Dental Problems

Functional Jaw Orthopaedics

In achieving dentofacial efforts, fixed orthodontic appliances generate mechanical forces that are transmitted to teeth. In functional orthodontic appliances, the neuromuscular activity is tapped to alter stresses on teeth and jaw bones. In this article, functional jaw orthopaedics is discussed briefly. Read on to know more.

Functional jaw orthopaedics


Frankel (1974): A functional appliance can be defined as a removable or fixed appliance which favorably changes the soft tissue environment.
Mills (1991): A functional appliance can be defined as a removable or fixed appliance which changes the position of the mandible so as to transmit forces generated by the stretching of the muscles, fascia and/or periosteum, through the acrylic and wirework to the dentition and the underlying skeletal structures.


Functional appliances can be removable or fixed and can also be classified as the following:

  • Tooth borne passive: example -bionator.
  • Tooth borne active: example -Clark twin block.
  • Tissue borne: example -Frankel functional regulator.

The appliances have also been classified, depending upon the components used. Such an appliance has been termed hybrid appliance. The three basic components included are as follows:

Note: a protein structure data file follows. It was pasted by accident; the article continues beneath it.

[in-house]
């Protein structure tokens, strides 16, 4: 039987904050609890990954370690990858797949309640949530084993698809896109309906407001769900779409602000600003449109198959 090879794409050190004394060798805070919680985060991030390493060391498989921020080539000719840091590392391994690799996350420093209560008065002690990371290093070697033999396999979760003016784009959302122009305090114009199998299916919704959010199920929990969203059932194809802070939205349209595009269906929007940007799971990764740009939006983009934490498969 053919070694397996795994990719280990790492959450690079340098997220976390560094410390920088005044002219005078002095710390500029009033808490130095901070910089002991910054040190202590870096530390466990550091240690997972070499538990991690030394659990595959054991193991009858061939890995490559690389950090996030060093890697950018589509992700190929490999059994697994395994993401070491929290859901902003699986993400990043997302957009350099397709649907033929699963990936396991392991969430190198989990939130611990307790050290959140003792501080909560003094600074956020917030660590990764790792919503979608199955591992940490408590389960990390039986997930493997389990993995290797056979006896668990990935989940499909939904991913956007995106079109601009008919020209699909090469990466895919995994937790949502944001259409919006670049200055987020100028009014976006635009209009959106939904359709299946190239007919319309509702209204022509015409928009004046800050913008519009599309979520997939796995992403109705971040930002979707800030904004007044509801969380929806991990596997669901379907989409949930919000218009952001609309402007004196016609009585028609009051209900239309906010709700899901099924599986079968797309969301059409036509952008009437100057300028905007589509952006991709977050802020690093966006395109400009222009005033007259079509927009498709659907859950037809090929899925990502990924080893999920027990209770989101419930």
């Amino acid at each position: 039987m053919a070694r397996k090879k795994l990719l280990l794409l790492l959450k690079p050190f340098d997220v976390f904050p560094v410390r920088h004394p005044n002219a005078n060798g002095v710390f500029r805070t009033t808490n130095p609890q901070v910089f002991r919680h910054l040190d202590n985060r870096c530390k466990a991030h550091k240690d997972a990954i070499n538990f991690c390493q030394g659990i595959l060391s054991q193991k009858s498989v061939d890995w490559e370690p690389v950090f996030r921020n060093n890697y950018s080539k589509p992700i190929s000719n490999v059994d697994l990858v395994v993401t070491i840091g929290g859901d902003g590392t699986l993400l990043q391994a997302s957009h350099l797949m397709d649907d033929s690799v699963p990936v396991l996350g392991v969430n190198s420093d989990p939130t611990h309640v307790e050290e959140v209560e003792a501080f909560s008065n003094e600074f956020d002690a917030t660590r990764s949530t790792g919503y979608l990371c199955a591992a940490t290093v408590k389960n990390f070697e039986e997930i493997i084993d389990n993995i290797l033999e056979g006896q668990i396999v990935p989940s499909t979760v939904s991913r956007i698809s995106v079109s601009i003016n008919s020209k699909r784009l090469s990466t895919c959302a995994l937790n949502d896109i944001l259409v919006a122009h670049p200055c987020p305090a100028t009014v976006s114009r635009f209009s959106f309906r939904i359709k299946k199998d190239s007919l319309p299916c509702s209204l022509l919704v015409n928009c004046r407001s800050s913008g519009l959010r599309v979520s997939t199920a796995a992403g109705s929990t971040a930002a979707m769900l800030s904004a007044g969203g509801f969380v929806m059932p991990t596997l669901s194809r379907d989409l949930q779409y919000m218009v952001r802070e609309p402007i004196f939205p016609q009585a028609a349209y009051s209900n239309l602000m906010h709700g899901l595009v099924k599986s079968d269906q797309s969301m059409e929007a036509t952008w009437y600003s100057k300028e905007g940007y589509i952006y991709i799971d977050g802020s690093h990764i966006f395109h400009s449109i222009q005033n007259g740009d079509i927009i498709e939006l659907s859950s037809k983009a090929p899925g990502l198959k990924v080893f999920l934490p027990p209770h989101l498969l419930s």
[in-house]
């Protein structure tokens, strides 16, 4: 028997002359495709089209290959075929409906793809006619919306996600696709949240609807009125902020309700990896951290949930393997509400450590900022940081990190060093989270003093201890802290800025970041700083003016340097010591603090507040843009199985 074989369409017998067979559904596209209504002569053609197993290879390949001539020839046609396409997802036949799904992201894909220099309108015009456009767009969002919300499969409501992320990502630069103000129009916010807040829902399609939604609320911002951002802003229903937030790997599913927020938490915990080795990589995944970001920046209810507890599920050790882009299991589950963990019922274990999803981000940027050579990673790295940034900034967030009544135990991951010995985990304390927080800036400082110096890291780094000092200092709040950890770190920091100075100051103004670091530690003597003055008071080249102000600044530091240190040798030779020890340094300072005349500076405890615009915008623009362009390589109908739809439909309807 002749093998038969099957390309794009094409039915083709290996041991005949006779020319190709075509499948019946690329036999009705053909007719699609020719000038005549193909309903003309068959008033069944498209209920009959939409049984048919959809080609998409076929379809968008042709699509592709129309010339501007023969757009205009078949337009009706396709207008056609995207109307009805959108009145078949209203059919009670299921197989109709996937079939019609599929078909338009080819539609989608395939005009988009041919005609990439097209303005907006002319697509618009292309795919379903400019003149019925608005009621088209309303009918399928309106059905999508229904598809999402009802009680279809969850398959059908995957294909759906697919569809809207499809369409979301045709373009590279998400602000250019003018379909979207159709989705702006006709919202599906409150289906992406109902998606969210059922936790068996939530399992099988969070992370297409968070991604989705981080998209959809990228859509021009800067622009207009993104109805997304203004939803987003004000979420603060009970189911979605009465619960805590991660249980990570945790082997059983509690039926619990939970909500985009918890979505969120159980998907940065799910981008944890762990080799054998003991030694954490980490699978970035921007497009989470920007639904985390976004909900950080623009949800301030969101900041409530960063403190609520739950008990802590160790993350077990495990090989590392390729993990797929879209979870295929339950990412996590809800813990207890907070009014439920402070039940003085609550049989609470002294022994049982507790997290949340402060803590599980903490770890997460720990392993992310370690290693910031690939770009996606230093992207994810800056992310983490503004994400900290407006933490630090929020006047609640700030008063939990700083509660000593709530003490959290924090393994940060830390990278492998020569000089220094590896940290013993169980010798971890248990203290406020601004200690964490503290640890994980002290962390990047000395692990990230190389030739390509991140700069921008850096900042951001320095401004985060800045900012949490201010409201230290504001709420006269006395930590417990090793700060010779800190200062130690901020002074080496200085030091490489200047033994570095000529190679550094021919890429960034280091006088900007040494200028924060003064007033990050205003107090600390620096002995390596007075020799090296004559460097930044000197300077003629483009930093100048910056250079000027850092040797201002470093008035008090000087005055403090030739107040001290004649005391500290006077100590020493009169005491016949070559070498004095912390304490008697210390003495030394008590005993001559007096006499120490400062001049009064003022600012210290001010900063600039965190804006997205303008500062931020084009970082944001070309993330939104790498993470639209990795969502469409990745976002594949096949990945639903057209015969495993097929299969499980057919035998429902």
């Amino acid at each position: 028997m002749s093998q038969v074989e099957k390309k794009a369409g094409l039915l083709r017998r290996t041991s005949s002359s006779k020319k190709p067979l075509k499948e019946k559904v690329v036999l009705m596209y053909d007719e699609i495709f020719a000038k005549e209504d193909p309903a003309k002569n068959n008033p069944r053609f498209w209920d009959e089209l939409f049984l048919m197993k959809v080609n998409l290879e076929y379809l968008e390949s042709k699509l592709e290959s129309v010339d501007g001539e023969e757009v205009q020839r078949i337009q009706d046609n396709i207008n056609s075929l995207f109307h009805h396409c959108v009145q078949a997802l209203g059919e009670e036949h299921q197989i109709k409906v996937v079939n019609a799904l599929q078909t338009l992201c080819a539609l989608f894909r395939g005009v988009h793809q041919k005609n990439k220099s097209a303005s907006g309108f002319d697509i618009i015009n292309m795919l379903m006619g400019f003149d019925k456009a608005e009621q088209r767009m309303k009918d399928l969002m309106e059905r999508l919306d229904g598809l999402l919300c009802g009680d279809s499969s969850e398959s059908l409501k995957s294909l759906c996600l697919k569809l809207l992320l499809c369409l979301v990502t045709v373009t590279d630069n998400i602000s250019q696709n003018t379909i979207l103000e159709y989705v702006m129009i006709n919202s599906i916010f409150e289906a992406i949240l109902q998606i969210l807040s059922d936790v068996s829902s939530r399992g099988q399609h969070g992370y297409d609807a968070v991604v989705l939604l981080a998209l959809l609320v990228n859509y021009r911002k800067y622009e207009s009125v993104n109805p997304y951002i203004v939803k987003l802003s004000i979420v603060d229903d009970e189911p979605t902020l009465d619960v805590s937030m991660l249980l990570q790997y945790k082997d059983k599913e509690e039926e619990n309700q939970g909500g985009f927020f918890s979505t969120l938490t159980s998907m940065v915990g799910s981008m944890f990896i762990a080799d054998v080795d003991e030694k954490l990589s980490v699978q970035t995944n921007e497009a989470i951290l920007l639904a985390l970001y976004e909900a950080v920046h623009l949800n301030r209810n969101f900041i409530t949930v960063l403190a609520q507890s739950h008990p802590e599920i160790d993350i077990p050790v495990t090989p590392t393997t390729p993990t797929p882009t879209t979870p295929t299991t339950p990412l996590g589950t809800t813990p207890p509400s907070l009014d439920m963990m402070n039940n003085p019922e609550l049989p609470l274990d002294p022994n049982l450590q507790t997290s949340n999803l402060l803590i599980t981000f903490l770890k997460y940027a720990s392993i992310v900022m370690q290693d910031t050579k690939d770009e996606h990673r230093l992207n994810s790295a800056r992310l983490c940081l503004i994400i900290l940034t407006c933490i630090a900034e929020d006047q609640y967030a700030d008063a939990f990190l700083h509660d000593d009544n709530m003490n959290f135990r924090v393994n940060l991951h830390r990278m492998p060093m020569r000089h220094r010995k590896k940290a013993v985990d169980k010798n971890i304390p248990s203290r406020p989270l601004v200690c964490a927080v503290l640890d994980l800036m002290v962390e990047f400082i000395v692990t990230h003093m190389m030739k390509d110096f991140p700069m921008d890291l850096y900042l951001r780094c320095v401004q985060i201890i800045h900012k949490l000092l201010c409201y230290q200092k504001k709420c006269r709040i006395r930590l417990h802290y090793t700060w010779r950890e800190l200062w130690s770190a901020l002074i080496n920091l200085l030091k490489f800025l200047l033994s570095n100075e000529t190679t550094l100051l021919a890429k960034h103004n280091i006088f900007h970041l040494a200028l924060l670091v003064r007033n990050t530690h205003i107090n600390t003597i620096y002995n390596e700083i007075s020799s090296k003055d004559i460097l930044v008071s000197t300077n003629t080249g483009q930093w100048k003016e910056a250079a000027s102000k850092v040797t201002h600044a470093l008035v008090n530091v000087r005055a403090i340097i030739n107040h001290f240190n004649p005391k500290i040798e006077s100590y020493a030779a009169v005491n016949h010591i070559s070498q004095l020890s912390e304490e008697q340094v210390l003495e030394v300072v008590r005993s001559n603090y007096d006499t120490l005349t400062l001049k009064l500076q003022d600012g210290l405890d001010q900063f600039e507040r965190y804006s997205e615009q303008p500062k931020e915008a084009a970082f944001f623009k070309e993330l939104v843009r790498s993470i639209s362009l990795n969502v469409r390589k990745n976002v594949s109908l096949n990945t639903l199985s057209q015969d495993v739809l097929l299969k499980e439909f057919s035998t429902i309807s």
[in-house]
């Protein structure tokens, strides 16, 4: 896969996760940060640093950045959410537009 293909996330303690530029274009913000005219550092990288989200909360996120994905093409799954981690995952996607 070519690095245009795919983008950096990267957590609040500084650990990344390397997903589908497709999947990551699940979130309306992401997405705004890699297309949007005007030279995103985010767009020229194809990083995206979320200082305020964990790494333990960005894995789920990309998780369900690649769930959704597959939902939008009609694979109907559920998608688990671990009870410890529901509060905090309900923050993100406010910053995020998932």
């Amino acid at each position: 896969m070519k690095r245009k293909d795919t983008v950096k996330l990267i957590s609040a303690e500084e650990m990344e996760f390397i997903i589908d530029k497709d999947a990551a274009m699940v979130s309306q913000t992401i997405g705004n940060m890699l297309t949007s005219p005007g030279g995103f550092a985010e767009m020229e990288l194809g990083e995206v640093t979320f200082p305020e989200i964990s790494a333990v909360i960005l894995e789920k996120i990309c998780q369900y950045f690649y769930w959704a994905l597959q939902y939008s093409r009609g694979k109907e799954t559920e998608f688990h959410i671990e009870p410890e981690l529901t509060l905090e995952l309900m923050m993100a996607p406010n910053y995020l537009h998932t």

• Eruption -bite planes:

    These may be anterior, flat or inclined and constructed out of either acrylic or wire. They act by encouraging a differential eruption of teeth and by removing intercuspal interferences.

  • Linguo-facial muscle balance -shields or screens:

    The equilibrium theory of tooth position states that over time tooth movement occurs in response to any alteration in the homeostatic relationship existing between the forces from the tongue on one side and the lips and cheeks on the other. The vestibular shields and lip pads of the functional regulator hold the lips and cheeks away from the teeth, thereby disrupting the equilibrium and permitting an unopposed buccal movement of the teeth.

  • Mandibular repositioning -construction or working bite:

    All functional appliances are constructed to a ‘construction’or ‘working’bite. Such registrations are based on the assumption that, by displacing the mandible form its rest position and stretching the muscles attached to it, reflex activity will restore the mandible to a posture determined by the unstretched muscles.


  • Use of functional appliances alone:

    Some patients can be treated by use of functional appliances only, so that an acceptable occlusion can be established. These cases generally have a mild skeletal discrepancy, proclined upper incisors and no dental crowding.

  • Use of functional appliances in combination with fixed appliance:

    This is used most commonly to improve the anteroposterior relationship before starting the fixed appliance treatment. In particular, they are extremely useful in Class II cases and go a long way in reducing the amount of a comprehensive fixed therapy required. It may also reduce the need for orthognathic surgery at a later date.


  • Interceptive treatment:

    Early interventions with functional appliances may be indicated when one wishes to utilize their growth-enhancing effect. In addition, they are extremely effective at reducing the relative prominence of the proclined upper incisors, which are particularly susceptible to dentoalveolar trauma.


Rationale for use: